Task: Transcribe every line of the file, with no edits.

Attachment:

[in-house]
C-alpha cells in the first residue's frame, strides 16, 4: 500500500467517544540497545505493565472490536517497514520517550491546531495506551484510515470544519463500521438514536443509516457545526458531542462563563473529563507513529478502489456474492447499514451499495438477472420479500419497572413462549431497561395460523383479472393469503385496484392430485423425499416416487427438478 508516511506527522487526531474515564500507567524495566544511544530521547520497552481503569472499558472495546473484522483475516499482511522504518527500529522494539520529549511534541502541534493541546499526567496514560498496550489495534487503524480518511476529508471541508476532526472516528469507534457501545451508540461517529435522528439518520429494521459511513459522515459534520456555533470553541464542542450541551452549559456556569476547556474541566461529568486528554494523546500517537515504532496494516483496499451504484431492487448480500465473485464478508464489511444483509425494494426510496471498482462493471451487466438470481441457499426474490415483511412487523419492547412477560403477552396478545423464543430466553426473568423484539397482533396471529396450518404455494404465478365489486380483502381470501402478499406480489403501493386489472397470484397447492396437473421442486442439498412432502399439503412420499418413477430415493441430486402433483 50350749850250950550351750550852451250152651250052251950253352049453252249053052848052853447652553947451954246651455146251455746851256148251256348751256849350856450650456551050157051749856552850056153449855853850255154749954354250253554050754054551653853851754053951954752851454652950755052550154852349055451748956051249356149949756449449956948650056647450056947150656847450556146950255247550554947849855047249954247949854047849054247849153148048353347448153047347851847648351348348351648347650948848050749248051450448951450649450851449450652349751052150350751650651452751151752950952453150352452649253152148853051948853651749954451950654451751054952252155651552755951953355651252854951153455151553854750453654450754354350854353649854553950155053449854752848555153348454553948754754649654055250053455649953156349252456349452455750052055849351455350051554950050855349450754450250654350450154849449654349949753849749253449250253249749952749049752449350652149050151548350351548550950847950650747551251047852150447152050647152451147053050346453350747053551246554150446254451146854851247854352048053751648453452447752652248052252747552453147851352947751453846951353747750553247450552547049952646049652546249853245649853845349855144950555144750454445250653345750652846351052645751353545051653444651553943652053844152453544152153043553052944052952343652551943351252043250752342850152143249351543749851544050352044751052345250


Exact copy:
[in-house]
C-alpha cells in the first residue's frame, strides 16, 4: 500500500467517544540497545505493565472490536517497514520517550491546531495506551484510515470544519463500521438514536443509516457545526458531542462563563473529563507513529478502489456474492447499514451499495438477472420479500419497572413462549431497561395460523383479472393469503385496484392430485423425499416416487427438478 508516511506527522487526531474515564500507567524495566544511544530521547520497552481503569472499558472495546473484522483475516499482511522504518527500529522494539520529549511534541502541534493541546499526567496514560498496550489495534487503524480518511476529508471541508476532526472516528469507534457501545451508540461517529435522528439518520429494521459511513459522515459534520456555533470553541464542542450541551452549559456556569476547556474541566461529568486528554494523546500517537515504532496494516483496499451504484431492487448480500465473485464478508464489511444483509425494494426510496471498482462493471451487466438470481441457499426474490415483511412487523419492547412477560403477552396478545423464543430466553426473568423484539397482533396471529396450518404455494404465478365489486380483502381470501402478499406480489403501493386489472397470484397447492396437473421442486442439498412432502399439503412420499418413477430415493441430486402433483 50350749850250950550351750550852451250152651250052251950253352049453252249053052848052853447652553947451954246651455146251455746851256148251256348751256849350856450650456551050157051749856552850056153449855853850255154749954354250253554050754054551653853851754053951954752851454652950755052550154852349055451748956051249356149949756449449956948650056647450056947150656847450556146950255247550554947849855047249954247949854047849054247849153148048353347448153047347851847648351348348351648347650948848050749248051450448951450649450851449450652349751052150350751650651452751151752950952453150352452649253152148853051948853651749954451950654451751054952252155651552755951953355651252854951153455151553854750453654450754354350854353649854553950155053449854752848555153348454553948754754649654055250053455649953156349252456349452455750052055849351455350051554950050855349450754450250654350450154849449654349949753849749253449250253249749952749049752449350652149050151548350351548550950847950650747551251047852150447152050647152451147053050346453350747053551246554150446254451146854851247854352048053751648453452447752652248052252747552453147851352947751453846951353747750553247450552547049952646049652546249853245649853845349855144950555144750454445250653345750652846351052645751353545051653444651553943652053844152453544152153043553052944052952343652551943351252043250752342850152143249351543749851544050352044751052345250